Rosenstein's 6 p.m. announcement that Mueller has agreed to take on the duties of special counsel seemed timed, at least in part, to take some of the sting out of what is sure to be a contentious visit to the Hill Thursday. Behind closed doors, he will give a classified briefing to the full Senate at 2:30 p.m. Thursday about the firing of Comey, and he'll return to brief House members Friday morning at 10 a.m.

He took charge of overseeing the Russia probe after Attorney General Jeff Sessions recused himself because he had given false testimony to Congress about his contacts with the Russians.

Rosenstein, a Republican, was appointed U.S. attorney for Maryland by Bush in 2005. But the state's Democratic senators, Ben Cardin and Barbara Mikulski, asked Barack Obama to keep him onboard for the past eight years. With hundreds of hyper-ambitious liberals who would have killed for the U.S. attorney posting in a lawyer-heavy state like Maryland, his staying power in the Obama years was truly remarkable. This is how he got confirmed as deputy A.G. three weeks ago by a vote of 94-6, an unusual show of support in this polarized moment.

But last week Rosenstein squandered all the goodwill he had earned from the left over the years by writing the thin-gruel memo justifying Comey's termination. Citing Comey's handling of the Hillary Clinton email investigation, it did not even read like something that was written by an attorney. That raised a host of questions about Rosenstein's independence and judgment.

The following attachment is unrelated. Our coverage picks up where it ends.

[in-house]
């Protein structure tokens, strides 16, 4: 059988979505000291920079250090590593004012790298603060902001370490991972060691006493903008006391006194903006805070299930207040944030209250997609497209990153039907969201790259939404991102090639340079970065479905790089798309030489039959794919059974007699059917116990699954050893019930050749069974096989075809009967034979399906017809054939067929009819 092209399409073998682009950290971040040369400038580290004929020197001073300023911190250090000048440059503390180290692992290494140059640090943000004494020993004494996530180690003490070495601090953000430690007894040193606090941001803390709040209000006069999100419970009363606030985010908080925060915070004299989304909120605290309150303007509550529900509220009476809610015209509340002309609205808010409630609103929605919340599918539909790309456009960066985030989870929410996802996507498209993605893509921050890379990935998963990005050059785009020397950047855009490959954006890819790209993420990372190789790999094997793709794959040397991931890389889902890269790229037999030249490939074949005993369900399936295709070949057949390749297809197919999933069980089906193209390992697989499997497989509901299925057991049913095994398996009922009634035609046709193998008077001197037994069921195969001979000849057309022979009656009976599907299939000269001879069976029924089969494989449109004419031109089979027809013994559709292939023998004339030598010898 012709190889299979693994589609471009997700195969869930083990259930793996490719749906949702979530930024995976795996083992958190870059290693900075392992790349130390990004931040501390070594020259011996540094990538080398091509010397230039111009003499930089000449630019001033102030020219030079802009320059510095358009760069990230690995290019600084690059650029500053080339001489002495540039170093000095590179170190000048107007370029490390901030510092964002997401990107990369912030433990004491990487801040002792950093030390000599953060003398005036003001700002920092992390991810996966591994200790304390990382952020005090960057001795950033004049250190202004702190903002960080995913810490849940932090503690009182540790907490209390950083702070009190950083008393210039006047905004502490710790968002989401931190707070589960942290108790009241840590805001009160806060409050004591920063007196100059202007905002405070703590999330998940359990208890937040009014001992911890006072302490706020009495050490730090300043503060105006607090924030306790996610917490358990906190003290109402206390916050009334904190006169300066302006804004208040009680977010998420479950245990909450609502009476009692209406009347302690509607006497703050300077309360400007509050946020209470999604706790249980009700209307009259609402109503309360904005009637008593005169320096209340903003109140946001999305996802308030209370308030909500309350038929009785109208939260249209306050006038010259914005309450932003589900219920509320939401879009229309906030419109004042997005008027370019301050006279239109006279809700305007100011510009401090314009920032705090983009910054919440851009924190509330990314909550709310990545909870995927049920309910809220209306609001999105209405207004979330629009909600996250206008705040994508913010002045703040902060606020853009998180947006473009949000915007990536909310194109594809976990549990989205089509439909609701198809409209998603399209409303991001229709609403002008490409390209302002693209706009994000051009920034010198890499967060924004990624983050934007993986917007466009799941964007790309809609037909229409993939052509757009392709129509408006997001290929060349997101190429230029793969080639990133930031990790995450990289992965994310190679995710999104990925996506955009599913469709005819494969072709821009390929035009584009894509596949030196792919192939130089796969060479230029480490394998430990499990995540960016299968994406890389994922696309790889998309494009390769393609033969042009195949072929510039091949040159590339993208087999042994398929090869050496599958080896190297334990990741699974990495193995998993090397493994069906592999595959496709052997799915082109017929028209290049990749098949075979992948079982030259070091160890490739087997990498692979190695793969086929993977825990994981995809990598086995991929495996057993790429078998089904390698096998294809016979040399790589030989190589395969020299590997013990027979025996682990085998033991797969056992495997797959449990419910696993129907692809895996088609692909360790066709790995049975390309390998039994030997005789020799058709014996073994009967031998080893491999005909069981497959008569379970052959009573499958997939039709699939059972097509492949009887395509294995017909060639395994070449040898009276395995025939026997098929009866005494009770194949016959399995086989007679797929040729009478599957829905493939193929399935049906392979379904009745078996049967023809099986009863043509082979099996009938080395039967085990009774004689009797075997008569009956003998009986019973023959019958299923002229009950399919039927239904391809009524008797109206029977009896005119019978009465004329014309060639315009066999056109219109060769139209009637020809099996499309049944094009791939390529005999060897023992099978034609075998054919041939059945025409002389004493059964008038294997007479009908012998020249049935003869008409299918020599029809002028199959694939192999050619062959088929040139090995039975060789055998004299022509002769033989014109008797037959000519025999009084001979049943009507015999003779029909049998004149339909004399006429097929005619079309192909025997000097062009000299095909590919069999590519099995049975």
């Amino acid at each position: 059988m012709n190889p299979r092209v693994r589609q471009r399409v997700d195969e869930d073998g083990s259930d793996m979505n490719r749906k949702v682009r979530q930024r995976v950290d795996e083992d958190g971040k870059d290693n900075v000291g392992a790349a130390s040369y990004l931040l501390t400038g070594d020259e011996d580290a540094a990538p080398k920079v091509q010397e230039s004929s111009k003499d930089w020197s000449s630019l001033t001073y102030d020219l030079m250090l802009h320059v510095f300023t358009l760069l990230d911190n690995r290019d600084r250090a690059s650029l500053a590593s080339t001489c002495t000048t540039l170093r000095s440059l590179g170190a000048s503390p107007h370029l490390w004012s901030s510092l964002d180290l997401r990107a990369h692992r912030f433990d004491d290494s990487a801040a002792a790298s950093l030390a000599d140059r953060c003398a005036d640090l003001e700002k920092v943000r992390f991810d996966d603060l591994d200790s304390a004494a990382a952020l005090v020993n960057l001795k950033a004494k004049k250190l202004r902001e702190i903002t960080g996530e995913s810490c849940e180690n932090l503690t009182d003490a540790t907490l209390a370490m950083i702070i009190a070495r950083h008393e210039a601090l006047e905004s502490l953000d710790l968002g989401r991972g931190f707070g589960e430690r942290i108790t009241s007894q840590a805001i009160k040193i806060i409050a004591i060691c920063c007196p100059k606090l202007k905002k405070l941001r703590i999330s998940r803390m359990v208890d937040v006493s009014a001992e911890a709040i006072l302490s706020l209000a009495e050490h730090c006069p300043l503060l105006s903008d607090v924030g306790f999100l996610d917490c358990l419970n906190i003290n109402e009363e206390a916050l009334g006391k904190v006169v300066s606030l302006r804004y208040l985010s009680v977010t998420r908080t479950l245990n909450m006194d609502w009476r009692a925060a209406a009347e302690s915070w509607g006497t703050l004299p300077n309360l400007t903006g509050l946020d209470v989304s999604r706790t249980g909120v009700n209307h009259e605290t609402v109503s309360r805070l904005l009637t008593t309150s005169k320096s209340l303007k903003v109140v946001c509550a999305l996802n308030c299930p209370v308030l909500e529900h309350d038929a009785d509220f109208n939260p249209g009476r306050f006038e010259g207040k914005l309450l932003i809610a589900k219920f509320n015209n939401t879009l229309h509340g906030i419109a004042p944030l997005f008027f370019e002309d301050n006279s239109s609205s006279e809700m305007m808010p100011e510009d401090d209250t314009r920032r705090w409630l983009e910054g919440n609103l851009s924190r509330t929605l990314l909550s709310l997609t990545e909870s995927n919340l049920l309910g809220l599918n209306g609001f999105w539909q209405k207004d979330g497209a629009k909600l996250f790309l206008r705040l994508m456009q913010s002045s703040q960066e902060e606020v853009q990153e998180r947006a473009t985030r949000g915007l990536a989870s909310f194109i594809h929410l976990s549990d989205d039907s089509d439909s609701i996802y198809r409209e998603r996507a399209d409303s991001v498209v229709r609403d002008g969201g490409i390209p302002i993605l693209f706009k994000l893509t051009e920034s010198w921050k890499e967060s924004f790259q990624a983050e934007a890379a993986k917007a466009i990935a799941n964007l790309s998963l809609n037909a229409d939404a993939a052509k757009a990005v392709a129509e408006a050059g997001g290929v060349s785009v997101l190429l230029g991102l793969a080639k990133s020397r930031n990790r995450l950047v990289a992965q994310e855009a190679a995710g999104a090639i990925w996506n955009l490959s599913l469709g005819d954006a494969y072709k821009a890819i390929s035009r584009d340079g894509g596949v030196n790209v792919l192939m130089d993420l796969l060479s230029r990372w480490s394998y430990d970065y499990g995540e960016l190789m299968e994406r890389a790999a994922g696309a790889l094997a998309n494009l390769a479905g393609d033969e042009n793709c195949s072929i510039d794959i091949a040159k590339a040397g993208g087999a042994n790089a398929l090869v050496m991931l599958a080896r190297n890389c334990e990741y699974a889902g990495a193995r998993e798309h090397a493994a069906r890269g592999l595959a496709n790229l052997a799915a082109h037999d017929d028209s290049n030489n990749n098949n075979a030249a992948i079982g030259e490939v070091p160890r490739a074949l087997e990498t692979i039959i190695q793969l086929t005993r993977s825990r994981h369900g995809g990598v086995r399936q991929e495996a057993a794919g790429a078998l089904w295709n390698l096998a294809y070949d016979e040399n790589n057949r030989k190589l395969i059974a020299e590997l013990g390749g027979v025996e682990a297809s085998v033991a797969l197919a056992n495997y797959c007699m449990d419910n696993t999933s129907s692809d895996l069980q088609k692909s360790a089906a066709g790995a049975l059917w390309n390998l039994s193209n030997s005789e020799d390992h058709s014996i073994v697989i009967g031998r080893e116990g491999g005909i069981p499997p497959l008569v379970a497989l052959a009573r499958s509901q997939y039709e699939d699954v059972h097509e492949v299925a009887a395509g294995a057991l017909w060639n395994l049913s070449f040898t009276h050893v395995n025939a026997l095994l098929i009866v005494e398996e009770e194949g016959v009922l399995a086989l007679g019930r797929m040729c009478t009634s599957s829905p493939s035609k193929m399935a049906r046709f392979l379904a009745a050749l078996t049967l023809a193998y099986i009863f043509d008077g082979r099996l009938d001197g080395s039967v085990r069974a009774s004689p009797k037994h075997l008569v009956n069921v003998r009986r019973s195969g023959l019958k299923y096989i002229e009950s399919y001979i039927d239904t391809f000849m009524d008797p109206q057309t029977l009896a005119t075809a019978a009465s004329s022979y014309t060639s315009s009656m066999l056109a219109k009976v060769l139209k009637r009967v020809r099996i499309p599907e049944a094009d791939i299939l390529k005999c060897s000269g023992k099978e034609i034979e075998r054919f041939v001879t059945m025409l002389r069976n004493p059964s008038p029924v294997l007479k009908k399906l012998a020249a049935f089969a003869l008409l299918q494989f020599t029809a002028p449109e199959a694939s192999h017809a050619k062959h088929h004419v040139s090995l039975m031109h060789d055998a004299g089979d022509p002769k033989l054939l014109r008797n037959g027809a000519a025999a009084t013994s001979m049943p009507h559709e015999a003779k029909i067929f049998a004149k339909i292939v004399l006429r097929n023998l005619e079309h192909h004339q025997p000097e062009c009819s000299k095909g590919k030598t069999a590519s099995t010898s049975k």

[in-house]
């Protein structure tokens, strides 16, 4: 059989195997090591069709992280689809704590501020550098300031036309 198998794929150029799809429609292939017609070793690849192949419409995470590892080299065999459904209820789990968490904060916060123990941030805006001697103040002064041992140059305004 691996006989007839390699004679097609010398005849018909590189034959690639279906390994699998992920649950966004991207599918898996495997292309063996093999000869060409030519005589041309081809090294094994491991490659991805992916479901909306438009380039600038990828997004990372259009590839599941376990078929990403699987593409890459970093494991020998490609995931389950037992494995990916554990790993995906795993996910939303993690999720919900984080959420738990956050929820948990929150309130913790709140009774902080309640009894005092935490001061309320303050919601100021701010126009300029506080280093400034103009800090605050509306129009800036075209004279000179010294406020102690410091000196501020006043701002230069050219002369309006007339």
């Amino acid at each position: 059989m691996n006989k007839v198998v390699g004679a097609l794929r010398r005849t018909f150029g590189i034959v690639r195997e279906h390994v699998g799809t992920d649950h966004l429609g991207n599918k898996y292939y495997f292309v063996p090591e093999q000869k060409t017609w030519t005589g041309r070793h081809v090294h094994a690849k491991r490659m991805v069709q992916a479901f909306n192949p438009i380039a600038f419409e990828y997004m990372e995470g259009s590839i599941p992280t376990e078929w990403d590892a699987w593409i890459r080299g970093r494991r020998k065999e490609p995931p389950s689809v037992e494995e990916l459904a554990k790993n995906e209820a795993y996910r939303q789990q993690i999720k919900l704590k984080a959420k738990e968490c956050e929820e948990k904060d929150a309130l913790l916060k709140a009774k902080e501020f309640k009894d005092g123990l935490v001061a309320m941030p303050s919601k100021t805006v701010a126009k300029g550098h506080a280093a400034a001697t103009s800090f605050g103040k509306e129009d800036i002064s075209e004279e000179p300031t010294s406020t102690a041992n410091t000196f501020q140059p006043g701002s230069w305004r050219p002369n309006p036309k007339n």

Making matters worse for him, the White House made a strategic decision to blame the Comey firing on Rosenstein as much as possible. Sources told the Post last week that Rosenstein threatened to resign if West Wing aides kept insisting publicly that the president acted only because of his recommendation.

Rosenstein, who grew accustomed to positive press coverage over the years, was buffeted by a relentless storm of negative commentary from the elite media and the legal trade press for the past eight days.

Dozens of senators came to seriously regret their vote. Chris Coons, who enthusiastically voted to confirm Rosenstein on April 25, said Wednesday that his "credibility is on a very shaky foundation." Dick Durbin told USA Today that Rosenstein let himself get "set up." Richard Blumenthal said he was "used" and had "his reputation exploited" by the White House. All three of those Democrats sit on the Judiciary Committee, which has oversight of the Justice Department.